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Aside from perhaps the most unfortunate acronym in the industry, do single keyword ad groups (SKAGs) have a role in modern paid search?

For many years, single keyword ad groups were the hallmark of good PPC strategy. And aside from a slight feeling of unease when saying the word, SKAGs appeared to offer much.

In simple words, this was the practice of placing single keywords in an ad group, instead of a small group of closely themed keywords. This provided the advertiser with increased control, the ad copy could contain the exact keyword, maximizing relevance and the quality score. Match types and negative keywords could be used to ensure queries were matched to your keyword exactly, providing precise control over visibility. And finally, you could easily understand the true performance of an individual keyword.

Complexity at scale

Arguably, however, the benefits of this approach were incremental when implemented in an otherwise well organized and maintained PPC account structure. In fact, the benefits could be outweighed by the challenges they posed.

The complexity of the SKAG structure, when operated at scale, could jeopardize accuracy. For example, if you were operating a standard structure with 1,500 keywords, averaging three ads and five keywords per ad group, you would be managing 900 individual ads. Convert this to a SKAG structure, maintaining three ads per ad group, and that number jumps to 4,500 individual creatives to be maintained.

Not only that, but the application of cross-matching negatives to stream traffic accurately across this number of ad groups makes it significantly more complex. This is just a simplified example with a modest number of keywords, retailers with a large product range may operate keywords in the tens of thousands.

Operating SKAGs at scale increases the chances of inadvertently blocking traffic to keywords, as well as poor quality or inappropriate ad copy being overlooked. Both of which would have negative impacts on performance. To mitigate against this, increased amounts of “housekeeping” work is required, either detracting from more strategic work to develop and grow the activity or increasing costs to allow for the extra resource required.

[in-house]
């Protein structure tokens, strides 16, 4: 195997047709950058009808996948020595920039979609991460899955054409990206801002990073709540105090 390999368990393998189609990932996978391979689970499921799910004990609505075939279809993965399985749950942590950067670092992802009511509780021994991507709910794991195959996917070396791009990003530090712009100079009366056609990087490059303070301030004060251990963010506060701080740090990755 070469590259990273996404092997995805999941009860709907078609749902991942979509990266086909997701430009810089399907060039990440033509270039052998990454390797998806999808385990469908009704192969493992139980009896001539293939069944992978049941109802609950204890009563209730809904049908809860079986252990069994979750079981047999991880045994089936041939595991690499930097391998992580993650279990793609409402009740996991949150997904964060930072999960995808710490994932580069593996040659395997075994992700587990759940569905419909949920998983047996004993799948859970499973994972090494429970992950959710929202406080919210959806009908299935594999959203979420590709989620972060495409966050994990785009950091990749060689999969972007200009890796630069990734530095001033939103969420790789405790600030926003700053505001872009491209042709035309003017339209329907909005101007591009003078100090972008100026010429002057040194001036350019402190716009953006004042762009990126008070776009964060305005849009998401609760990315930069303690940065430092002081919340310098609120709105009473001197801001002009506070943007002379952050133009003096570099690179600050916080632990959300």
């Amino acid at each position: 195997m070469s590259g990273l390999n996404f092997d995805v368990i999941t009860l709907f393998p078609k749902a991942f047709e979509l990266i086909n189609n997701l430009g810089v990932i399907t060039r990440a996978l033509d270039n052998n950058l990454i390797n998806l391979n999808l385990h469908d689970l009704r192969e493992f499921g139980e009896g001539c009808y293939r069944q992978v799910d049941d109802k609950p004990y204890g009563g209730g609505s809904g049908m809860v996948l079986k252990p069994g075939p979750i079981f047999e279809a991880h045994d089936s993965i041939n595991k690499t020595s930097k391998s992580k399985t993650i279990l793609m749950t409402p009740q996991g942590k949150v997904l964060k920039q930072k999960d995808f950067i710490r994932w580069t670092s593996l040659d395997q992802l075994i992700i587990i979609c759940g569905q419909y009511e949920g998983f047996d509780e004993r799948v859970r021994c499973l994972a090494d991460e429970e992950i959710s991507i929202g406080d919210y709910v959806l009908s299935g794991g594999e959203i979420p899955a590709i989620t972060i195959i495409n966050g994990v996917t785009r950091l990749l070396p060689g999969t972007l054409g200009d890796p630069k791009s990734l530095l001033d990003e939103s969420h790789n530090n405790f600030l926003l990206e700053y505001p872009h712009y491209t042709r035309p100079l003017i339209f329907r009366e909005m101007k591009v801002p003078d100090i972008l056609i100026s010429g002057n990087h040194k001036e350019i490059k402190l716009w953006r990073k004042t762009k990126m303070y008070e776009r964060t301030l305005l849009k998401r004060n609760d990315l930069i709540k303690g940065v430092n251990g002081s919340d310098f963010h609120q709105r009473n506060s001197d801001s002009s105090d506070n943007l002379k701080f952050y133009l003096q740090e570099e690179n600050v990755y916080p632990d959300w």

So, are the merits of the SKAG structure outweighed by the effort to maintain them? Or even worse, and perhaps ironically, do they increase the risk of inaccuracy?

Are SKAGs still relevant?

Putting this question aside, there is a question over whether SKAG is even appropriate in contemporary PPC accounts.

In a greatly discussed recent article, Emma Franks of Hanapin Marketing makes the case that SKAGs no longer serve as a best practice for paid search. Her argument is centered around the evolution of Google’s match types, which are shifting to better match keywords to the user’s intent, rather than simply matching words to the query.

Source: Unbounce

This means that a single keyword could effectively be matched to many variations, all of which are relevant and have the same intent. The below example of how this works is taken directly from Google Ads Help pages:

Source: Google Inside AdWords

This level of variant matching then implies that to truly achieve the goal of the SKAG structure, which is, complete control over what queries match and the creative that is served, the extent of negative cross-matching required would become too taxing and hard to achieve.

Emma’s summary of the potential issues was
  • Multiple ad groups that address the same keyword intent
  • Duplicated ad copy that is no longer customizable for each individual search
  • Cross-contamination among keyword search terms for multiple ad groups
  • The potential for missed impressions/clicks/conversions/revenue due to an overabundance of negative keywords
  • Wasted time spent on keyword additions and exclusions, ad copy testing and revisions further topped with stress about new Google updates